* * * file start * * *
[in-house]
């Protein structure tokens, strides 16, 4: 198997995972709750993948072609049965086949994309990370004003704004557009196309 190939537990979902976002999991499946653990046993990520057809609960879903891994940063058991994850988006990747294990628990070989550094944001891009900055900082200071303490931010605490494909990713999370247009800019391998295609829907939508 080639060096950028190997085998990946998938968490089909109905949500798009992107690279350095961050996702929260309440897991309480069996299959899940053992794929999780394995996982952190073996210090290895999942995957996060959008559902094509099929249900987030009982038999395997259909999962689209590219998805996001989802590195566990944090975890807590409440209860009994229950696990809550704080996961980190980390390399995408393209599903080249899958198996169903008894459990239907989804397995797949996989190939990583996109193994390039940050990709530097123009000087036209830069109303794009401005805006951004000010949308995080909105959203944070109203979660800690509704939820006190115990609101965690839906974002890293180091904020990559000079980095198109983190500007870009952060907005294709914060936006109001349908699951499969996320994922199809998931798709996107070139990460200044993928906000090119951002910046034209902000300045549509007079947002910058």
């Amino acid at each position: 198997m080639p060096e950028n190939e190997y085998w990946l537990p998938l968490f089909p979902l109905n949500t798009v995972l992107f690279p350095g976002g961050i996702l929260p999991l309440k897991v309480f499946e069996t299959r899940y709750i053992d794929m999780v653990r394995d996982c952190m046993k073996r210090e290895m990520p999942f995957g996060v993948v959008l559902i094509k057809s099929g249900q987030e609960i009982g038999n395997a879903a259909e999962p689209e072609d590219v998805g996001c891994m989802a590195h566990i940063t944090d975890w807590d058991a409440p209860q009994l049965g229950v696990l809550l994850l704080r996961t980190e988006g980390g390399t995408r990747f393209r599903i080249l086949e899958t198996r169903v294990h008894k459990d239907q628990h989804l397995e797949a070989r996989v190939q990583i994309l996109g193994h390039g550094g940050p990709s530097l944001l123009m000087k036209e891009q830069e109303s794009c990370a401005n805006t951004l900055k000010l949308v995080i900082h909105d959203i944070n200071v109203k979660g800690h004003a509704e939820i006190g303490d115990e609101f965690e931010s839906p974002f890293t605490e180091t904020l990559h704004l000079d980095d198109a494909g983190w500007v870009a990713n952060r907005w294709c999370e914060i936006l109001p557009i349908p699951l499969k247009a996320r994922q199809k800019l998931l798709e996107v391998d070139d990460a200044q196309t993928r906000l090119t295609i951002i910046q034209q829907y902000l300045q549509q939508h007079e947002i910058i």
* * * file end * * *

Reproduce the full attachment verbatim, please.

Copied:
[in-house]
């Protein structure tokens, strides 16, 4: 198997995972709750993948072609049965086949994309990370004003704004557009196309 190939537990979902976002999991499946653990046993990520057809609960879903891994940063058991994850988006990747294990628990070989550094944001891009900055900082200071303490931010605490494909990713999370247009800019391998295609829907939508 080639060096950028190997085998990946998938968490089909109905949500798009992107690279350095961050996702929260309440897991309480069996299959899940053992794929999780394995996982952190073996210090290895999942995957996060959008559902094509099929249900987030009982038999395997259909999962689209590219998805996001989802590195566990944090975890807590409440209860009994229950696990809550704080996961980190980390390399995408393209599903080249899958198996169903008894459990239907989804397995797949996989190939990583996109193994390039940050990709530097123009000087036209830069109303794009401005805006951004000010949308995080909105959203944070109203979660800690509704939820006190115990609101965690839906974002890293180091904020990559000079980095198109983190500007870009952060907005294709914060936006109001349908699951499969996320994922199809998931798709996107070139990460200044993928906000090119951002910046034209902000300045549509007079947002910058």
């Amino acid at each position: 198997m080639p060096e950028n190939e190997y085998w990946l537990p998938l968490f089909p979902l109905n949500t798009v995972l992107f690279p350095g976002g961050i996702l929260p999991l309440k897991v309480f499946e069996t299959r899940y709750i053992d794929m999780v653990r394995d996982c952190m046993k073996r210090e290895m990520p999942f995957g996060v993948v959008l559902i094509k057809s099929g249900q987030e609960i009982g038999n395997a879903a259909e999962p689209e072609d590219v998805g996001c891994m989802a590195h566990i940063t944090d975890w807590d058991a409440p209860q009994l049965g229950v696990l809550l994850l704080r996961t980190e988006g980390g390399t995408r990747f393209r599903i080249l086949e899958t198996r169903v294990h008894k459990d239907q628990h989804l397995e797949a070989r996989v190939q990583i994309l996109g193994h390039g550094g940050p990709s530097l944001l123009m000087k036209e891009q830069e109303s794009c990370a401005n805006t951004l900055k000010l949308v995080i900082h909105d959203i944070n200071v109203k979660g800690h004003a509704e939820i006190g303490d115990e609101f965690e931010s839906p974002f890293t605490e180091t904020l990559h704004l000079d980095d198109a494909g983190w500007v870009a990713n952060r907005w294709c999370e914060i936006l109001p557009i349908p699951l499969k247009a996320r994922q199809k800019l998931l798709e996107v391998d070139d990460a200044q196309t993928r906000l090119t295609i951002i910046q034209q829907y902000l300045q549509q939508h007079e947002i910058i």